• LOCALLY_INFEASIBLE: The algorithm converged to an infeasible point or otherwise completed its search without finding a feasible solution, without guarantees that no feasible solution exists.
  • INFEASIBLE_OR_UNBOUNDED: The algorithm stopped because it decided that the problem is infeasible or unbounded; this occasionally happens during MIP presolve.

Solved to relaxed tolerances

  • ALMOST_OPTIMAL: The algorithm found a globally optimal solution to relaxed tolerances.
  • ALMOST_INFEASIBLE: The algorithm concluded that no feasible solution exists within relaxed tolerances.
  • ALMOST_DUAL_INFEASIBLE: The algorithm concluded that no dual bound exists for the problem within relaxed tolerances.
  • ALMOST_LOCALLY_SOLVED: The algorithm converged to a stationary point, local optimal solution, or could not find directions for improvement within relaxed tolerances.

Limits

The optimizer stopped because of some user-defined limit.

  • ITERATION_LIMIT: An iterative algorithm stopped after conducting the maximum number of iterations.
  • TIME_LIMIT: The algorithm stopped after a user-specified computation time.
  • NODE_LIMIT: A branch-and-bound algorithm stopped because it explored a maximum number of nodes in the branch-and-bound tree.
  • SOLUTION_LIMIT: The algorithm stopped because it found the required number of solutions. This is often used in MIPs to get the solver to return the first feasible solution it encounters.
  • MEMORY_LIMIT: The algorithm stopped because it ran out of memory.
  • OBJECTIVE_LIMIT: The algorthm stopped because it found a solution better than a minimum limit set by the user.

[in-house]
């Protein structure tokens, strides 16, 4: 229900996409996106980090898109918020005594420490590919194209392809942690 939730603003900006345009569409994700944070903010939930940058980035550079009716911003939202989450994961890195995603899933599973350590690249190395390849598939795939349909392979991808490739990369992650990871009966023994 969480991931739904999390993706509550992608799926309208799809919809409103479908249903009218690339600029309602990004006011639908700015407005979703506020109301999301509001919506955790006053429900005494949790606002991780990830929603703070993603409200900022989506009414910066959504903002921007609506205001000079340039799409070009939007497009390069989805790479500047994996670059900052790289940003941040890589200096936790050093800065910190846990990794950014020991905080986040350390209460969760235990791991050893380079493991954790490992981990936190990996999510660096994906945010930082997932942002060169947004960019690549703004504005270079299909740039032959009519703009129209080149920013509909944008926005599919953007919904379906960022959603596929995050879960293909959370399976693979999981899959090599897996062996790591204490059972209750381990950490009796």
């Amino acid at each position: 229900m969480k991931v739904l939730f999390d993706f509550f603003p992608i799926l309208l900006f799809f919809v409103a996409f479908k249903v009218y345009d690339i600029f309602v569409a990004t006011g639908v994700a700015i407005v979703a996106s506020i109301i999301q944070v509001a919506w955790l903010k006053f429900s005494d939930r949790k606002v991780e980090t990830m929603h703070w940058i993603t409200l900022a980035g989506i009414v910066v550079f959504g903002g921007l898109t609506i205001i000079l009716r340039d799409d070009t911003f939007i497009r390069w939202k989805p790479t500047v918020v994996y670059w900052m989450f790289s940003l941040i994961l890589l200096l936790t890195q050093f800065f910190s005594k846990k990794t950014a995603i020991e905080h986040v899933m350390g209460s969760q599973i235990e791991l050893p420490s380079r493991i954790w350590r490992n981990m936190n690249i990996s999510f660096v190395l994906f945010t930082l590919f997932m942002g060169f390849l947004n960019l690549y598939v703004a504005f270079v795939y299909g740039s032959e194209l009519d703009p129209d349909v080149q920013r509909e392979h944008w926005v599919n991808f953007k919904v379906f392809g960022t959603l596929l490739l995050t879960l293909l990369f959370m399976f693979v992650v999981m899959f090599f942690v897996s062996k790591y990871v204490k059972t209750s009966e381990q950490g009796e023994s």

• NORM_LIMIT: The algorithm stopped because the norm of an iterate became too large.
  • OTHER_LIMIT: The algorithm stopped due to a limit not covered by one of the above.

Problematic

This group of statuses means that something unexpected or problematic happened.

  • SLOW_PROGRESS: The algorithm stopped because it was unable to continue making progress towards the solution.
  • NUMERICAL_ERROR: The algorithm stopped because it encountered unrecoverable numerical error.
  • INVALID_MODEL: The algorithm stopped because the model is invalid.
  • INVALID_OPTION: The algorithm stopped because it was provided an invalid option.
  • INTERRUPTED: The algorithm stopped because of an interrupt signal.
  • OTHER_ERROR: The algorithm stopped because of an error not covered by one of the statuses defined above.
source

Additionally, we can receive a solver specific string explaning why the optimization stopped with raw_status.

Solution statuses

These statuses indicate what kind of result is available to be queried with value and dual. It's possible that no result is available to be queried.